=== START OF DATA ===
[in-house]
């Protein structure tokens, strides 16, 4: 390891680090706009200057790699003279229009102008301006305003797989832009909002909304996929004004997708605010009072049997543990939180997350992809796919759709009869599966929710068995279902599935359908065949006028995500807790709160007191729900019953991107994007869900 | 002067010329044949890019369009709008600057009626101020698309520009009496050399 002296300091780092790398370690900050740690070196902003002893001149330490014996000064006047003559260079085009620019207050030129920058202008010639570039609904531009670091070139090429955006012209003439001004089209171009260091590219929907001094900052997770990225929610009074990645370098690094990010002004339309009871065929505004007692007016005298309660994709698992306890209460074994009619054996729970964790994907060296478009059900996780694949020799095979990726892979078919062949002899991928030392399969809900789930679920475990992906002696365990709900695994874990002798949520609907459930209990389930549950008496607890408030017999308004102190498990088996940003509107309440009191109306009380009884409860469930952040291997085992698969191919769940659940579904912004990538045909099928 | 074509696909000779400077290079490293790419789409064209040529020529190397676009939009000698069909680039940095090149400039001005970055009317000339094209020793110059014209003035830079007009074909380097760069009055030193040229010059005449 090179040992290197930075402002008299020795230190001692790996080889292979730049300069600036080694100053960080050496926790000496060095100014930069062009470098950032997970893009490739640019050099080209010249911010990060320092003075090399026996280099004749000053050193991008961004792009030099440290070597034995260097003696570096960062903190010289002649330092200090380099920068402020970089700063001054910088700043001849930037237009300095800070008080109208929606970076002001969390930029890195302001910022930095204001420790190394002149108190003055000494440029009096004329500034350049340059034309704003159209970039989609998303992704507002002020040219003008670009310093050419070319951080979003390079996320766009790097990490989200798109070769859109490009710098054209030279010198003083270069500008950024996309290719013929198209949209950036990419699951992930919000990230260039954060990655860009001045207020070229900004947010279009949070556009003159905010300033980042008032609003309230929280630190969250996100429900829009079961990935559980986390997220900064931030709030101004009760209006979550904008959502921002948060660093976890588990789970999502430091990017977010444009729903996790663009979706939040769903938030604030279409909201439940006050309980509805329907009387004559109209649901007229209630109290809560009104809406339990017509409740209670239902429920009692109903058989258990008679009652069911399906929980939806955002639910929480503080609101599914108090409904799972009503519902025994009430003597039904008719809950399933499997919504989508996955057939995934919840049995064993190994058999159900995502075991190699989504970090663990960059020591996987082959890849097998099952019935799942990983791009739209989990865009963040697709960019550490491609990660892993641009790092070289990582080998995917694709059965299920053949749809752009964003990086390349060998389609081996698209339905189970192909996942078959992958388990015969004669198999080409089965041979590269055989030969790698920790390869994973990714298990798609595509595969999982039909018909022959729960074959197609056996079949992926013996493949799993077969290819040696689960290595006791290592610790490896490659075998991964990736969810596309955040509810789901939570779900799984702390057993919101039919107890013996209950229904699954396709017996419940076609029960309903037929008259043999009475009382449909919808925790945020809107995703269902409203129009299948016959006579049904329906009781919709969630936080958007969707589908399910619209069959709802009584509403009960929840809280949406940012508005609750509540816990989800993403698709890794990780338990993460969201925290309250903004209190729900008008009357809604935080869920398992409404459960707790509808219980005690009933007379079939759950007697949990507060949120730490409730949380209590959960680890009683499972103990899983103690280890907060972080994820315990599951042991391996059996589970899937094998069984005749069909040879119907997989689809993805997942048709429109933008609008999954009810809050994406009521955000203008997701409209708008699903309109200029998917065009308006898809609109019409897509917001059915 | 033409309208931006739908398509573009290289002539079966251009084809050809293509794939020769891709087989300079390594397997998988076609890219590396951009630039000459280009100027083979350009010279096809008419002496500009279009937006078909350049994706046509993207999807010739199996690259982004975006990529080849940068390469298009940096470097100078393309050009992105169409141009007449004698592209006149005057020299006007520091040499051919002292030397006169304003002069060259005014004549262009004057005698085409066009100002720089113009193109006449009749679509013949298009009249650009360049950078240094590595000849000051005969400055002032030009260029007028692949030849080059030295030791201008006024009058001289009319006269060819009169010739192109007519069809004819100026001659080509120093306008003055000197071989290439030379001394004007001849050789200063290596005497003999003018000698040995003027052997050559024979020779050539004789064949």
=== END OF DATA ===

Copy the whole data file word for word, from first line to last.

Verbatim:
[in-house]
């Protein structure tokens, strides 16, 4: 390891680090706009200057790699003279229009102008301006305003797989832009909002909304996929004004997708605010009072049997543990939180997350992809796919759709009869599966929710068995279902599935359908065949006028995500807790709160007191729900019953991107994007869900 | 002067010329044949890019369009709008600057009626101020698309520009009496050399 002296300091780092790398370690900050740690070196902003002893001149330490014996000064006047003559260079085009620019207050030129920058202008010639570039609904531009670091070139090429955006012209003439001004089209171009260091590219929907001094900052997770990225929610009074990645370098690094990010002004339309009871065929505004007692007016005298309660994709698992306890209460074994009619054996729970964790994907060296478009059900996780694949020799095979990726892979078919062949002899991928030392399969809900789930679920475990992906002696365990709900695994874990002798949520609907459930209990389930549950008496607890408030017999308004102190498990088996940003509107309440009191109306009380009884409860469930952040291997085992698969191919769940659940579904912004990538045909099928 | 074509696909000779400077290079490293790419789409064209040529020529190397676009939009000698069909680039940095090149400039001005970055009317000339094209020793110059014209003035830079007009074909380097760069009055030193040229010059005449 090179040992290197930075402002008299020795230190001692790996080889292979730049300069600036080694100053960080050496926790000496060095100014930069062009470098950032997970893009490739640019050099080209010249911010990060320092003075090399026996280099004749000053050193991008961004792009030099440290070597034995260097003696570096960062903190010289002649330092200090380099920068402020970089700063001054910088700043001849930037237009300095800070008080109208929606970076002001969390930029890195302001910022930095204001420790190394002149108190003055000494440029009096004329500034350049340059034309704003159209970039989609998303992704507002002020040219003008670009310093050419070319951080979003390079996320766009790097990490989200798109070769859109490009710098054209030279010198003083270069500008950024996309290719013929198209949209950036990419699951992930919000990230260039954060990655860009001045207020070229900004947010279009949070556009003159905010300033980042008032609003309230929280630190969250996100429900829009079961990935559980986390997220900064931030709030101004009760209006979550904008959502921002948060660093976890588990789970999502430091990017977010444009729903996790663009979706939040769903938030604030279409909201439940006050309980509805329907009387004559109209649901007229209630109290809560009104809406339990017509409740209670239902429920009692109903058989258990008679009652069911399906929980939806955002639910929480503080609101599914108090409904799972009503519902025994009430003597039904008719809950399933499997919504989508996955057939995934919840049995064993190994058999159900995502075991190699989504970090663990960059020591996987082959890849097998099952019935799942990983791009739209989990865009963040697709960019550490491609990660892993641009790092070289990582080998995917694709059965299920053949749809752009964003990086390349060998389609081996698209339905189970192909996942078959992958388990015969004669198999080409089965041979590269055989030969790698920790390869994973990714298990798609595509595969999982039909018909022959729960074959197609056996079949992926013996493949799993077969290819040696689960290595006791290592610790490896490659075998991964990736969810596309955040509810789901939570779900799984702390057993919101039919107890013996209950229904699954396709017996419940076609029960309903037929008259043999009475009382449909919808925790945020809107995703269902409203129009299948016959006579049904329906009781919709969630936080958007969707589908399910619209069959709802009584509403009960929840809280949406940012508005609750509540816990989800993403698709890794990780338990993460969201925290309250903004209190729900008008009357809604935080869920398992409404459960707790509808219980005690009933007379079939759950007697949990507060949120730490409730949380209590959960680890009683499972103990899983103690280890907060972080994820315990599951042991391996059996589970899937094998069984005749069909040879119907997989689809993805997942048709429109933008609008999954009810809050994406009521955000203008997701409209708008699903309109200029998917065009308006898809609109019409897509917001059915 | 033409309208931006739908398509573009290289002539079966251009084809050809293509794939020769891709087989300079390594397997998988076609890219590396951009630039000459280009100027083979350009010279096809008419002496500009279009937006078909350049994706046509993207999807010739199996690259982004975006990529080849940068390469298009940096470097100078393309050009992105169409141009007449004698592209006149005057020299006007520091040499051919002292030397006169304003002069060259005014004549262009004057005698085409066009100002720089113009193109006449009749679509013949298009009249650009360049950078240094590595000849000051005969400055002032030009260029007028692949030849080059030295030791201008006024009058001289009319006269060819009169010739192109007519069809004819100026001659080509120093306008003055000197071989290439030379001394004007001849050789200063290596005497003999003018000698040995003027052997050559024979020779050539004789064949």